People ask me all the time, "How can I become a successful entrepreneur?" And I have to be honest: It's one of my least favorite questions, because if you’re waiting for someone else's advice to become an entrepreneur, chances are you're not one.

If I’d listened to everyone who told me what I could and couldn't do and why, I'd be writing this column on an IBM PC. For the record, IBM doesn't make PCs any more. I'm using a Dell XPS 15.

But there are a few things that distinguish real entrepreneurs, and if you have them, you're starting in the right place.

Real entrepreneurs have what I call the three Ps (and, trust me, none of them stands for permission). Real entrepreneurs have a passion for what they're doing, a problem that needs to be solved, and a purpose that drives them forward. Find your passion, your problem and your purpose, and you won't need to ask anyone’s advice before pursuing your dream.

Step 1: Find a passion

No one works harder than an entrepreneur starting a business, but if you ask one about work/life balance, you won’t hear the usual gripes about long, grinding days. Why? Because real entrepreneurs have a passion for what they’re doing, so work doesn’t feel like work. It’s energizing and fun. It might seem like crazy hours to someone else, but there’s nothing else you’d rather be doing.

Certainly that's been true for me. I’ve been fascinated with technology since I was a boy banging around on my father’s adding machine. Back then I’d type in an equation, the device made some cool noises, and out came my answer. I was hooked. Today’s technology is way cooler and more powerful than my dad’s old adding machine, and I’m passionate about delivering the technology solutions our customers need and energized by all the great things that enables in the world. I always have been.

Step 2: Find a problem and fix it

Every breakthrough business idea begins with solving a common problem. The bigger the problem, the bigger the opportunity. I discovered a big one when I took apart an IBM PC. I made two interesting discoveries: The components were all manufactured by other companies, and the system that retailed for $3,000 cost about $600 in parts. I knew there had to be a better way.

My idea eventually became the Dell Direct Business Model, which forever changed our industry and solved a big problem for the world: PCs (and later servers), previously accessible to relatively few, were now available to the masses.

We’re still at it, even as personal and business computing needs have radically changed. (Your industry will change, too, trust me.) Today we’re using our same approach to create modern data centers and commercial software, services and solutions. We’re addressing our customers’ most relevant needs by helping them analyze, secure and manage their valuable information with technologies that are open, affordable and accessible.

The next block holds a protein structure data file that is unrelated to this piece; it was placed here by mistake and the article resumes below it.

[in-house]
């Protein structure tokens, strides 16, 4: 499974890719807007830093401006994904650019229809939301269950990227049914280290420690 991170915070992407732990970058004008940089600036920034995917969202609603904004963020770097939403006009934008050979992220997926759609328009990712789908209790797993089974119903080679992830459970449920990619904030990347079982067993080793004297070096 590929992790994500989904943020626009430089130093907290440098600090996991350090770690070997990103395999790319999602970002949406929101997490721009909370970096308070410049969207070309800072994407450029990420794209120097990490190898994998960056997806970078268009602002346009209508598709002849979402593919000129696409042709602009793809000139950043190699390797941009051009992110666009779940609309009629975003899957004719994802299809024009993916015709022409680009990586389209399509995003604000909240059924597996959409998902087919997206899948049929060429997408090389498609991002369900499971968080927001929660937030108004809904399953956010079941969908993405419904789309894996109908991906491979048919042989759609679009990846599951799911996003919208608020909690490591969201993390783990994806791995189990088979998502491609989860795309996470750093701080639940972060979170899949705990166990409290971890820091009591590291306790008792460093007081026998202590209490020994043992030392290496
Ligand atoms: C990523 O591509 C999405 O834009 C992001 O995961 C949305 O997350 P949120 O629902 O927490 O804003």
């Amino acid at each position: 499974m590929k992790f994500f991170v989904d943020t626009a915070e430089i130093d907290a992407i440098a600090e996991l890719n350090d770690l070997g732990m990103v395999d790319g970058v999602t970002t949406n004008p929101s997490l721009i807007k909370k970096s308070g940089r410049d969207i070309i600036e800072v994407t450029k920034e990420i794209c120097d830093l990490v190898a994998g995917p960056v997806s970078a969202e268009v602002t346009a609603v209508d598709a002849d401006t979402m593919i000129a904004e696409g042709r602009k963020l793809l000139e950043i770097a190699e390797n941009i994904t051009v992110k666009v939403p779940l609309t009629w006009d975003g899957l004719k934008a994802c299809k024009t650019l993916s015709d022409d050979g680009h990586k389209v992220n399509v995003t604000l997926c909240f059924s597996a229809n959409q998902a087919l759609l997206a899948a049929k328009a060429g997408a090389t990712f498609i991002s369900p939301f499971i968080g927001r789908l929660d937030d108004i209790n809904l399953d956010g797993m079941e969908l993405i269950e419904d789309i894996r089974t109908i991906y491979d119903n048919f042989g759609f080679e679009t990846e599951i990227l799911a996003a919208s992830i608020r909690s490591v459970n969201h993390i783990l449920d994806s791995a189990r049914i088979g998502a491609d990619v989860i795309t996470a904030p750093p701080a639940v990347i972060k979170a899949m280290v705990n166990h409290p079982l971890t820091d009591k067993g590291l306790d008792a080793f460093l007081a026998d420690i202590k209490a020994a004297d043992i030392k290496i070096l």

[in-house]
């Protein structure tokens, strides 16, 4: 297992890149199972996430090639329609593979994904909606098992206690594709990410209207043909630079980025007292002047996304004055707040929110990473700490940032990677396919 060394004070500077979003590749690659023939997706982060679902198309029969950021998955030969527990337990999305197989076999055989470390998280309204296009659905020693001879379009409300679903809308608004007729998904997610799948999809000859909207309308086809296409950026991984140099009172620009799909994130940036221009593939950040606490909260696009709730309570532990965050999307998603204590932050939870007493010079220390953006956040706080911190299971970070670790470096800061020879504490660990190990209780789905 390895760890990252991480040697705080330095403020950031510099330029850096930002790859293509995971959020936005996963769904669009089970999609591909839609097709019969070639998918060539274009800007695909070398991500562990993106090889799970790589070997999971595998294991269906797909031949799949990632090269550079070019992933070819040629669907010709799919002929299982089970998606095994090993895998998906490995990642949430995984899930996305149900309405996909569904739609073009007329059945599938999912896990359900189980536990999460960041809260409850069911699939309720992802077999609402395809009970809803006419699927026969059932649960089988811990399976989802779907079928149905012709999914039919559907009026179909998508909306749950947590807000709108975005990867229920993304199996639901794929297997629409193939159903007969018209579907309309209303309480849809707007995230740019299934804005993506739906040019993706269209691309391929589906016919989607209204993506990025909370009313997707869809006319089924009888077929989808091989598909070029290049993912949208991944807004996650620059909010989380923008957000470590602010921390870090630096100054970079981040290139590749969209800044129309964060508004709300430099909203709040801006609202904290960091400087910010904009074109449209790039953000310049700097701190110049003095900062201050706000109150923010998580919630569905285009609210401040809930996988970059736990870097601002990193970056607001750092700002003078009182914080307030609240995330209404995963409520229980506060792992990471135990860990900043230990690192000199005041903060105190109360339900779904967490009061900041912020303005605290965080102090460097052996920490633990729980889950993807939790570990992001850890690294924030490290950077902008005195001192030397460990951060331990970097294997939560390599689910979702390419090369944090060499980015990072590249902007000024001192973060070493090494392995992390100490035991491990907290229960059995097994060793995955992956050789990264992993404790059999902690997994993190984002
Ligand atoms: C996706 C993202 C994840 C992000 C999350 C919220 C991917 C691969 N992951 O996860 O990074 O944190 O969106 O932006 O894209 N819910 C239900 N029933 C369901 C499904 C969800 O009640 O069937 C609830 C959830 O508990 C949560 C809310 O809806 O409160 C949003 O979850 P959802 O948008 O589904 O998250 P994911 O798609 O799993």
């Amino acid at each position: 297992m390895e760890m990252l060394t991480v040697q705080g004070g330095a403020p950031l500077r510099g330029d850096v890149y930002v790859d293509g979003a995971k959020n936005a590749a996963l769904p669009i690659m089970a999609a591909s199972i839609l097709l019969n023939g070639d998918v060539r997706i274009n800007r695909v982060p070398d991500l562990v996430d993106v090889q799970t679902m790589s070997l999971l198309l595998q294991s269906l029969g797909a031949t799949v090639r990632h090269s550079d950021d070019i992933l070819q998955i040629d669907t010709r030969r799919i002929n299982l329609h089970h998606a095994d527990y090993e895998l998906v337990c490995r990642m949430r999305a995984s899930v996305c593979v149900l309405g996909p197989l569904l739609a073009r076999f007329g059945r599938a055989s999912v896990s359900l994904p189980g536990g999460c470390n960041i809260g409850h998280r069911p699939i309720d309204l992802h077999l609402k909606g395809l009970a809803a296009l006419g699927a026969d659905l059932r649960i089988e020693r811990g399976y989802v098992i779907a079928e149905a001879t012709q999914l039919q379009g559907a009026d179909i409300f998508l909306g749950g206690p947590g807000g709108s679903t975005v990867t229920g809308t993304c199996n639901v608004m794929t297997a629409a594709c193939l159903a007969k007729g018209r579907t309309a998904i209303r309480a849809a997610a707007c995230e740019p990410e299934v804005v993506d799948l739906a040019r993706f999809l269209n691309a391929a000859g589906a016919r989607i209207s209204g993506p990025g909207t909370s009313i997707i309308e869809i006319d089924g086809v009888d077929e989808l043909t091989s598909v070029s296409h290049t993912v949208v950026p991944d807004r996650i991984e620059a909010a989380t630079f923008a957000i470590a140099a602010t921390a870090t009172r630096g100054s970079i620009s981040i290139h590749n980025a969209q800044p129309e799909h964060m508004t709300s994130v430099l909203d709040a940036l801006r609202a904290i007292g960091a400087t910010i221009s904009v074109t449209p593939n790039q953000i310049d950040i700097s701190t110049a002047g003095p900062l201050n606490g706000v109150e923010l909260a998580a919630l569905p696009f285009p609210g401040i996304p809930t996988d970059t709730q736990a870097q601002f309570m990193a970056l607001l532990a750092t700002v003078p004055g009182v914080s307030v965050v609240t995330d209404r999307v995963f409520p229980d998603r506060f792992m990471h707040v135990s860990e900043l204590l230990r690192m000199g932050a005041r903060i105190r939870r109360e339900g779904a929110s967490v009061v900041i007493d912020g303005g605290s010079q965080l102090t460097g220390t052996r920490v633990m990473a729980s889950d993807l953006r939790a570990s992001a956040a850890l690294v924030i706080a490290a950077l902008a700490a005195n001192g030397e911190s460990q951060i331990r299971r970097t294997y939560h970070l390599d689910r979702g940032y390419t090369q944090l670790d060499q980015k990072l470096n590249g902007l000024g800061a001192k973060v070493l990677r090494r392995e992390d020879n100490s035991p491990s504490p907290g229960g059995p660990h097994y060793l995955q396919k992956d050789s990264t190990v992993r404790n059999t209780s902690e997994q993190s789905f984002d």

New and interesting business opportunities are all around us, and they almost always start with a problem. Find a problem you think you can fix and you're well on your way.

Step 3: Find a purpose

While a passion and a problem might be enough to start a business, it’s purpose that brings fulfillment.

To be honest, at Dell, I’m not entirely sure we found our purpose; I think it might’ve found us. But it became clear pretty early on. Our purpose is to enable human potential by accelerating the adoption of technology on a global scale, and in turn opening the door to growth, productivity and opportunity for people everywhere.

This month marks Dell’s 30th birthday. I consider the first 29-and-a-half years as Act One of our story. Act Two began when we successfully took Dell private last year. By revenue, ours was the largest company to go private in history, and for me, it was kind of like a rebirth of the company, a return to our entrepreneurial roots-;but with a lot more capital, an expert global team, enormous scale, and what I firmly believe is the best portfolio of solutions in the industry.

When I decided to start Dell, I could never have imagined the journey it would take me on, nor the changes we would see and experience along the way. But three things are the same as ever: the passion, the problem and the purpose that inspired me in the first place. Today they inspire me to make the next 30 years even better.